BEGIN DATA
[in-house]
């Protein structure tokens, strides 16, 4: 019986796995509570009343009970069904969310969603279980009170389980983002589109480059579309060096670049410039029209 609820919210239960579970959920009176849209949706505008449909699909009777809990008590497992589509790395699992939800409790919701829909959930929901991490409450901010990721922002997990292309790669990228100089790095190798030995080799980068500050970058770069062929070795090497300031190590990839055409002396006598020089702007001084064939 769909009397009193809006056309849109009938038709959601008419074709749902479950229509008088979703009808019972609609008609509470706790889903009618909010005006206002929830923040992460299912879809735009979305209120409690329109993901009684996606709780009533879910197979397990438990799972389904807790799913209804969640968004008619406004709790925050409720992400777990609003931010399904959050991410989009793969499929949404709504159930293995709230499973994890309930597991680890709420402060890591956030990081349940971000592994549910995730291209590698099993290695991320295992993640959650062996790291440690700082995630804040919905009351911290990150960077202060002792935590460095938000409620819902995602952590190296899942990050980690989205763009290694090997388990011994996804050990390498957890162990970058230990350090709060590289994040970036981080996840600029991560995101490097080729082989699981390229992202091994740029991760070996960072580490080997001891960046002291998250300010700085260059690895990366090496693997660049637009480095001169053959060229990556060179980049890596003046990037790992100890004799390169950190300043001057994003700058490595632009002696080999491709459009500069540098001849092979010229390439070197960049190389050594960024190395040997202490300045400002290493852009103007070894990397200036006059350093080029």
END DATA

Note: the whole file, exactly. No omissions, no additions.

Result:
[in-house]
């Protein structure tokens, strides 16, 4: 019986796995509570009343009970069904969310969603279980009170389980983002589109480059579309060096670049410039029209 609820919210239960579970959920009176849209949706505008449909699909009777809990008590497992589509790395699992939800409790919701829909959930929901991490409450901010990721922002997990292309790669990228100089790095190798030995080799980068500050970058770069062929070795090497300031190590990839055409002396006598020089702007001084064939 769909009397009193809006056309849109009938038709959601008419074709749902479950229509008088979703009808019972609609008609509470706790889903009618909010005006206002929830923040992460299912879809735009979305209120409690329109993901009684996606709780009533879910197979397990438990799972389904807790799913209804969640968004008619406004709790925050409720992400777990609003931010399904959050991410989009793969499929949404709504159930293995709230499973994890309930597991680890709420402060890591956030990081349940971000592994549910995730291209590698099993290695991320295992993640959650062996790291440690700082995630804040919905009351911290990150960077202060002792935590460095938000409620819902995602952590190296899942990050980690989205763009290694090997388990011994996804050990390498957890162990970058230990350090709060590289994040970036981080996840600029991560995101490097080729082989699981390229992202091994740029991760070996960072580490080997001891960046002291998250300010700085260059690895990366090496693997660049637009480095001169053959060229990556060179980049890596003046990037790992100890004799390169950190300043001057994003700058490595632009002696080999491709459009500069540098001849092979010229390439070197960049190389050594960024190395040997202490300045400002290493852009103007070894990397200036006059350093080029």